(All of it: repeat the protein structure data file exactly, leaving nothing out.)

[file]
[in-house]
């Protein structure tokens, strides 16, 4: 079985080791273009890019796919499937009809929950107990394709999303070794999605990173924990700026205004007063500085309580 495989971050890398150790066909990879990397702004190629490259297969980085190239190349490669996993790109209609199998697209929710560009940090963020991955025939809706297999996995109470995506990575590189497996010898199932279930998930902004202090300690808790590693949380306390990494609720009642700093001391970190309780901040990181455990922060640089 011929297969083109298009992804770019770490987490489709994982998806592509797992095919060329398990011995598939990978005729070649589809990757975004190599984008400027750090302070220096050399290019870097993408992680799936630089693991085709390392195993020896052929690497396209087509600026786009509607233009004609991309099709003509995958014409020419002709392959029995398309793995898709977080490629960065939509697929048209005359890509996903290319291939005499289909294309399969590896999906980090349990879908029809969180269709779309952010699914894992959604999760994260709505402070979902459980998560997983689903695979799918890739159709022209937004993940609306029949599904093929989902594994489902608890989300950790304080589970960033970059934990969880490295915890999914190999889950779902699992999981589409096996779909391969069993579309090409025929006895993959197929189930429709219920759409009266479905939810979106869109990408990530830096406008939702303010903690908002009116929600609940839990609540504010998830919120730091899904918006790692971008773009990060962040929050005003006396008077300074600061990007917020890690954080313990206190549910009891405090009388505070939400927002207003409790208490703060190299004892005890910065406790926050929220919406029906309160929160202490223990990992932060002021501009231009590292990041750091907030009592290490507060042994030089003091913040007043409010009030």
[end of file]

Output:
[in-house]
């Protein structure tokens, strides 16, 4: 079985080791273009890019796919499937009809929950107990394709999303070794999605990173924990700026205004007063500085309580 495989971050890398150790066909990879990397702004190629490259297969980085190239190349490669996993790109209609199998697209929710560009940090963020991955025939809706297999996995109470995506990575590189497996010898199932279930998930902004202090300690808790590693949380306390990494609720009642700093001391970190309780901040990181455990922060640089 011929297969083109298009992804770019770490987490489709994982998806592509797992095919060329398990011995598939990978005729070649589809990757975004190599984008400027750090302070220096050399290019870097993408992680799936630089693991085709390392195993020896052929690497396209087509600026786009509607233009004609991309099709003509995958014409020419002709392959029995398309793995898709977080490629960065939509697929048209005359890509996903290319291939005499289909294309399969590896999906980090349990879908029809969180269709779309952010699914894992959604999760994260709505402070979902459980998560997983689903695979799918890739159709022209937004993940609306029949599904093929989902594994489902608890989300950790304080589970960033970059934990969880490295915890999914190999889950779902699992999981589409096996779909391969069993579309090409025929006895993959197929189930429709219920759409009266479905939810979106869109990408990530830096406008939702303010903690908002009116929600609940839990609540504010998830919120730091899904918006790692971008773009990060962040929050005003006396008077300074600061990007917020890690954080313990206190549910009891405090009388505070939400927002207003409790208490703060190299004892005890910065406790926050929220919406029906309160929160202490223990990992932060002021501009231009590292990041750091907030009592290490507060042994030089003091913040007043409010009030």